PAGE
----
NASA's FY 2012 Budget Request

Earlier today, President Obama released his budget for fiscal year 2012. His plan asks us to live within our means in order to invest in the future. NASA accepts this challenge because we know that, in order to win the future, we must out-educate, out-innovate and out-build the rest of the world.

Here are a few highlights from NASA’s portion of the President’s budget:

• $18.7 billion for fiscal year 2012, which will require us to live within our means so we can make investments in our future.

• The budget supports all elements of our bi-partisan Authorization law enacted last year, including a reinvigorated path of innovation, technological development and scientific discovery.

• It includes $4.3 billion for the Space Shuttle and International Space Station programs, $5 billion for science, $3.9 billion for future exploration systems (includes $1.8 billion for a Space Launch System (SLS) and $1 billion for a Multi-Purpose Crew Vehicle (MPCV); and $.8 billion for commercial crew) and $569 million for aeronautics research.

• The International Space Station will operate until at least 2020, allowing NASA to fully utilize it as a national laboratory for human health research and as a technology testbed.

• In these tight fiscal times, tough choices had to be made and NASA has prioritized funding for its partnership with the commercial space industry to facilitate crew and cargo transport to the station. Private companies will innovate to provide safe, reliable and cost effective access to low Earth orbit, and they will be encouraged to develop commercial low Earth orbit (LEO) destinations.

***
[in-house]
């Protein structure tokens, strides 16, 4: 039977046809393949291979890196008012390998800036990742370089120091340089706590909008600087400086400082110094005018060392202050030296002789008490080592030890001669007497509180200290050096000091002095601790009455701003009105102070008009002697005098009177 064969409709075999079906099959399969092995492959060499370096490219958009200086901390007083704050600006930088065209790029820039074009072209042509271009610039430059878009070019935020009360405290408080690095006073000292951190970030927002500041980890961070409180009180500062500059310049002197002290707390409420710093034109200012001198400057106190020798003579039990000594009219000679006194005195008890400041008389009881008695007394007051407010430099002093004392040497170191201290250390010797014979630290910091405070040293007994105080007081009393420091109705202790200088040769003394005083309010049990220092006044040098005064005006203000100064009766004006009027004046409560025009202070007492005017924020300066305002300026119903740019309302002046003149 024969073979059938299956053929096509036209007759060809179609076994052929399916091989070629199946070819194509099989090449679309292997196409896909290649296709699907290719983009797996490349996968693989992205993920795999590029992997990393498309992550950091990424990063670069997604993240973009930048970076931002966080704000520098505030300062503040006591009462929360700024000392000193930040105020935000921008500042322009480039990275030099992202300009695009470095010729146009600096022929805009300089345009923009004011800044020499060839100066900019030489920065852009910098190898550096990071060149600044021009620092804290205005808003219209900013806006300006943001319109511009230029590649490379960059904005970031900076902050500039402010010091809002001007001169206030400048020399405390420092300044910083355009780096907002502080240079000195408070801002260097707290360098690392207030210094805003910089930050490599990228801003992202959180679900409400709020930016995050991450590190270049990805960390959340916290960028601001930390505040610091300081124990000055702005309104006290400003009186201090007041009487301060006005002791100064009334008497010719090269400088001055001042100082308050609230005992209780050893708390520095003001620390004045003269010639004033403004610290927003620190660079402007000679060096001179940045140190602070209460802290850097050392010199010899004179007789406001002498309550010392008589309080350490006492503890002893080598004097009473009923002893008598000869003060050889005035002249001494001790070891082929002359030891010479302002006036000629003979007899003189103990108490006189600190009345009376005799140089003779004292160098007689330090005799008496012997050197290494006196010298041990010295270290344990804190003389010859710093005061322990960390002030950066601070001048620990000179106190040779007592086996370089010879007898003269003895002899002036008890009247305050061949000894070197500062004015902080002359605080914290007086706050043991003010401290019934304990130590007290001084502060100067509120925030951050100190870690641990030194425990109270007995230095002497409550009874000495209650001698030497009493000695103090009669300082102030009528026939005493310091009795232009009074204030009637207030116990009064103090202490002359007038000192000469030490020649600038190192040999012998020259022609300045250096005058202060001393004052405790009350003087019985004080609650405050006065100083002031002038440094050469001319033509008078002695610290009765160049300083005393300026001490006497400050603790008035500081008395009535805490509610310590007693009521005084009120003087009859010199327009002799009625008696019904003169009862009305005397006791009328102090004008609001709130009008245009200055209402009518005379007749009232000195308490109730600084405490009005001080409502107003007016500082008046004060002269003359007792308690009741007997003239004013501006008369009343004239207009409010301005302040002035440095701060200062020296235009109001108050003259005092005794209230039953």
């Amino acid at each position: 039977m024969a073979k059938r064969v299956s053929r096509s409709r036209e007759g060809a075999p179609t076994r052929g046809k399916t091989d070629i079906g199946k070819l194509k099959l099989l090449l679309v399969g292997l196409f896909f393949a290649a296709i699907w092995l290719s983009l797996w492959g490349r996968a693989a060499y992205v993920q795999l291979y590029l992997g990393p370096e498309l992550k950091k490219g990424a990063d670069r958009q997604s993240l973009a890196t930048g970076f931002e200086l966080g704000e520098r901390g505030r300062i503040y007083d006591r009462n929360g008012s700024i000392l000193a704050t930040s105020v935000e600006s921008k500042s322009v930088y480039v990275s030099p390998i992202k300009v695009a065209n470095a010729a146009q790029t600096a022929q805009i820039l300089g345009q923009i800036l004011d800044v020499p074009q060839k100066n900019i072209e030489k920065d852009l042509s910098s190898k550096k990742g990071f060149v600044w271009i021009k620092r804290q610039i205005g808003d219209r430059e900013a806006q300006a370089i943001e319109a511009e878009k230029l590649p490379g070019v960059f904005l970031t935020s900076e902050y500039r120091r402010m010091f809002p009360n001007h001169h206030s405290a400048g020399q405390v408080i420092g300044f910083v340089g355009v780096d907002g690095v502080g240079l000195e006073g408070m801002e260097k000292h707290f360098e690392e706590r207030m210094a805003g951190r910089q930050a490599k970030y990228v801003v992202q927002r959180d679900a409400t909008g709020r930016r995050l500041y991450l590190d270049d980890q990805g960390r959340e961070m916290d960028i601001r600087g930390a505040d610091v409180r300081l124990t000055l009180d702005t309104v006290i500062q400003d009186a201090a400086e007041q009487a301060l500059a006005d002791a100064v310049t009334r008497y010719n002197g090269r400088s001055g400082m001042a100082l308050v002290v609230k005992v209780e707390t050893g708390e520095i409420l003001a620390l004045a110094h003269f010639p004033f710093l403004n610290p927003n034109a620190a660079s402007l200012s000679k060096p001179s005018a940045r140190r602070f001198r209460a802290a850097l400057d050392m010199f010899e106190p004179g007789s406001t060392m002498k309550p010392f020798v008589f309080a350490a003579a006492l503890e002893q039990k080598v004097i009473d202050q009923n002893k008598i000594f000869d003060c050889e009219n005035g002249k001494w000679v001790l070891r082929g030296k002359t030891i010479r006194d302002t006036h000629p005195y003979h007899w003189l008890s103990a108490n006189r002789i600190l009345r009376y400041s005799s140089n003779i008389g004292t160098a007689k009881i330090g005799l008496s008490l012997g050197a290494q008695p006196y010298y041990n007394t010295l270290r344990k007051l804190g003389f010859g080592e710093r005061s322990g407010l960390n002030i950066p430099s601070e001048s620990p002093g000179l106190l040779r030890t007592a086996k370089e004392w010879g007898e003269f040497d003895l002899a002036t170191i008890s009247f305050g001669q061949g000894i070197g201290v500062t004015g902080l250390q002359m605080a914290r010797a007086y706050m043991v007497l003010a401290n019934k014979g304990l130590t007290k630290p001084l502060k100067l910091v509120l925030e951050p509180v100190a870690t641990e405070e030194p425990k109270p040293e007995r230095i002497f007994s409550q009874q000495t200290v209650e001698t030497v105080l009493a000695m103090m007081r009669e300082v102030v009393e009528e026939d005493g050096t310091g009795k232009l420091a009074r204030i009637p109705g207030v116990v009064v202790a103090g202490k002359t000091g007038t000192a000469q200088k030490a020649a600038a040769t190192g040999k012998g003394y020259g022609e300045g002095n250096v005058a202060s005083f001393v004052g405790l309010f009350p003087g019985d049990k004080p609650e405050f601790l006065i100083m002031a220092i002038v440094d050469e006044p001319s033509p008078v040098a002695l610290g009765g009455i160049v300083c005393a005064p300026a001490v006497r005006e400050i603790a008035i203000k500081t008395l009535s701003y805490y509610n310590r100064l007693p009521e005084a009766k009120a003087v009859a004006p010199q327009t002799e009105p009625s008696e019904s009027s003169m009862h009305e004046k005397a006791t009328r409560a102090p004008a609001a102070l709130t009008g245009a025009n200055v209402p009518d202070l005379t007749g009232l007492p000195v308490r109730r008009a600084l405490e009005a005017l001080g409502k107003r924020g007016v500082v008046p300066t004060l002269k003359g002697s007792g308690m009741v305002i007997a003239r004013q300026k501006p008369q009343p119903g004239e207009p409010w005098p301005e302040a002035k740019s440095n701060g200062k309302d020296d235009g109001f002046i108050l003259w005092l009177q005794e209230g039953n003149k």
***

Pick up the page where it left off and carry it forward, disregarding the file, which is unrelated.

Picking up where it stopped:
• NASA also will invest in the flight systems to take humans beyond low Earth orbit, including a deep space capsule (MPCV) and evolvable heavy lift rocket (SLS), and key research and technology to enable the long journeys.

• NASA’s science budget supports both new missions and the many space observatories and Earth observing systems successfully carrying out their work now.

• With the fiscal year 2012 budget request, NASA will continue its commitment to enhancing aviation safety and airspace efficiency, and reducing the environmental impact of aviation.

• NASA remains dedicated to developing the next generation of technology leaders through vital programs in science, technology, engineering and mathematics.

Despite the challenges ahead, this responsible budget sets ambitious but achievable goals that foster America’s continued leadership in space and science exploration. It’s important for us to remember that here at NASA we reach for new heights to reveal the unknown so the things we learn and the things we do benefit all humankind. We DO BIG THINGS, and by working together, we can win the future!

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